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Alex Bartsch – Covers book kickstarter

COVERS – a book by ALEX BARTSCH from Alex Bartsch on Vimeo.
Sometimes someone comes up with an idea so simple it has ‘surefire hit’ written all over it. Here’s one coming now; photographer Alex Bartsch is taking the sleeveface craze to the next logical stage (‘sleevescape’ anyone?) by matching architectural aspects of London with record covers that feature them. Specifically it seems, reggae records, and the results so far are excellent. A Kickstarter for a book of the photos has just launched, you can pledge here and there’s an exhibition in the planning. Follow Alex on Instagram too buk-in-hamm+V.2 Rain Musical+Doctor_0024171+copy

Tim Walker does Hieronymus Bosch for Love Magazine

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Photographer Tim Walker has channeled Hieronymus Bosch for this new shoot for Love Magazine‘s Spring issue. These are the more ‘safe for work’ images but there are loads more here.

Bosch is back in the news at the moment as there is a major exhibition of his work at the Noordbrabants Museum, ’s-Hertogenbosch in the Netherlands at the moment with paintings and drawings assembled from across the globe to mark 500 years since his birth.

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Sephora ad campaign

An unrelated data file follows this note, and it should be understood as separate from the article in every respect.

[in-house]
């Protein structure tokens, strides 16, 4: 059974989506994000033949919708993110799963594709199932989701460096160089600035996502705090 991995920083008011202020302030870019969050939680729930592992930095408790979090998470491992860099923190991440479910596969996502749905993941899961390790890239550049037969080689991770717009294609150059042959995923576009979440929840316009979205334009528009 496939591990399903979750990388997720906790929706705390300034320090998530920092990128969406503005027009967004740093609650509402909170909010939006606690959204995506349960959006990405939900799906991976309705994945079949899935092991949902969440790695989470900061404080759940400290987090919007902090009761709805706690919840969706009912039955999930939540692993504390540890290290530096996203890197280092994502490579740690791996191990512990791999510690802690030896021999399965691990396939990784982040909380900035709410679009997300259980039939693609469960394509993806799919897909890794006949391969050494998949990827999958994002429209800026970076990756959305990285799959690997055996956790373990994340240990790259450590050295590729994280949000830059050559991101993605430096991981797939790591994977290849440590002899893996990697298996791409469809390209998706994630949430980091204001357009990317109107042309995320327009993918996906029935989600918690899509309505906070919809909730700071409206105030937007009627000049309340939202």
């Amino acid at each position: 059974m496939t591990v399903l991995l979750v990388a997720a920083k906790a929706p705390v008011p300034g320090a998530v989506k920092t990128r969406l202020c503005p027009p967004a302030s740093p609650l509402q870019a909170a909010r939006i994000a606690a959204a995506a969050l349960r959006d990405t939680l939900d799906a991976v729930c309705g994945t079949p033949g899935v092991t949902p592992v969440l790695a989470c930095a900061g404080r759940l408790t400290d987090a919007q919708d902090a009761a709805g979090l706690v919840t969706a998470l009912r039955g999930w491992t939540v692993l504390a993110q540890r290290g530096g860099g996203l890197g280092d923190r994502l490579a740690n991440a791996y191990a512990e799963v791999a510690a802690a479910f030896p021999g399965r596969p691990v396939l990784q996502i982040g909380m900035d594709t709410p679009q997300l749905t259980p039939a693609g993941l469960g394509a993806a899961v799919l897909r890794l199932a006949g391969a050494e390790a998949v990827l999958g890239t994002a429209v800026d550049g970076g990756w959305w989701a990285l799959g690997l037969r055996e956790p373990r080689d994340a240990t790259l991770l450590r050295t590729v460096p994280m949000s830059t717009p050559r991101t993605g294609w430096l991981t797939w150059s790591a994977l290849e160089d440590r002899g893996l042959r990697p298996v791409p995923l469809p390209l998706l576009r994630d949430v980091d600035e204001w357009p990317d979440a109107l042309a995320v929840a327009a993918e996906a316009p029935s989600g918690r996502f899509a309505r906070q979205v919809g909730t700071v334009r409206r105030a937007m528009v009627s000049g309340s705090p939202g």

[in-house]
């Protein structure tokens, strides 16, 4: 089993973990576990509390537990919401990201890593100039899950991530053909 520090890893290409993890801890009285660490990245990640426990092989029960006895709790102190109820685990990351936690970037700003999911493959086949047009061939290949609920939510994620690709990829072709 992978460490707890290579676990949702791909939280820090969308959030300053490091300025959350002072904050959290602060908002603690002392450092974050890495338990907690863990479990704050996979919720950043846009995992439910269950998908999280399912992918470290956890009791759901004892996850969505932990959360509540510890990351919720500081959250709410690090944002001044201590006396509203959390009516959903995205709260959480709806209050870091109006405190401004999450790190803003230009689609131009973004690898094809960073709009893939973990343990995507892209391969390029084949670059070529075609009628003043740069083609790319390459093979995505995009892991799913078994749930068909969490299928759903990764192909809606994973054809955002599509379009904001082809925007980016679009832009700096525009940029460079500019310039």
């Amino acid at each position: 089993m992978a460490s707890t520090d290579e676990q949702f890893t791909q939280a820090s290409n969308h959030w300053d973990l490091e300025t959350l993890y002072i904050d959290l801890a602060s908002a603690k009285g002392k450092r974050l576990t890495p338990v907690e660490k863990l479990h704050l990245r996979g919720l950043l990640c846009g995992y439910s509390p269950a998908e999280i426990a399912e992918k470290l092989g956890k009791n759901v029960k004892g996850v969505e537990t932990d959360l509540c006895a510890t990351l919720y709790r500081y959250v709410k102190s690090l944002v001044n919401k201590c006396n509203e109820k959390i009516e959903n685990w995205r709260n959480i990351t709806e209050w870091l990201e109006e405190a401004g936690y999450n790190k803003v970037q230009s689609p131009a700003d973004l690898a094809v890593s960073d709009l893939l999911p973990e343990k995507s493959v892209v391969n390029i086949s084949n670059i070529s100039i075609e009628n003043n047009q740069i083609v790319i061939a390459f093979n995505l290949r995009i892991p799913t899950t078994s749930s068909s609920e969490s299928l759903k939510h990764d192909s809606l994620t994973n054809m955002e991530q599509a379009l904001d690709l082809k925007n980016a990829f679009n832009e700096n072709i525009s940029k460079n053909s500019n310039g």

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I came across these at the weekend in a window of a shop in Lyon, they were so striking I had to take a photo. A quick google reveals they’re for a campaign for Sephora makeup from a few years back and there are more in the series. A great example of how a simple visual idea can attract the attention & subvert the usual clichés.

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Roger Perry ‘The Writing On The Wall’ reissue

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Arriving the morning after the recent UK election result, finally holding the reprinted, expanded edition of Roger Perry‘s ‘The Writing On The Wall’ was a bittersweet experience. In George Melly‘s original introduction he says; “With the ballot box effective why spray walls?” a statement a fair few people would most likely have a bone to pick with right now. Looking through the beautifully printed pages at the replica version I cherry-picked a few shots that struck a chord and prove that not much changes when it comes to public opinion of those in charge.

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It’s not all socio-political commentary though, there are oddities, messages of love, the inevitable football allegiances and more bizarre offerings. Often there are some poignant juxtapositions on either side of a spread, the ‘God Is Love’ / ‘Clapton is God’ example below being just one of them. New forewards by Bill Drummond and George Stewart-Lockheart (who organised the whole project via Kickstarter last year) bring context via hindsight to the photos. and while Drummond is the name you’ll recognise, Stewart-Lockheart’s essay is a fascinating, expertly-researched history of much of the content, something the original book lacked.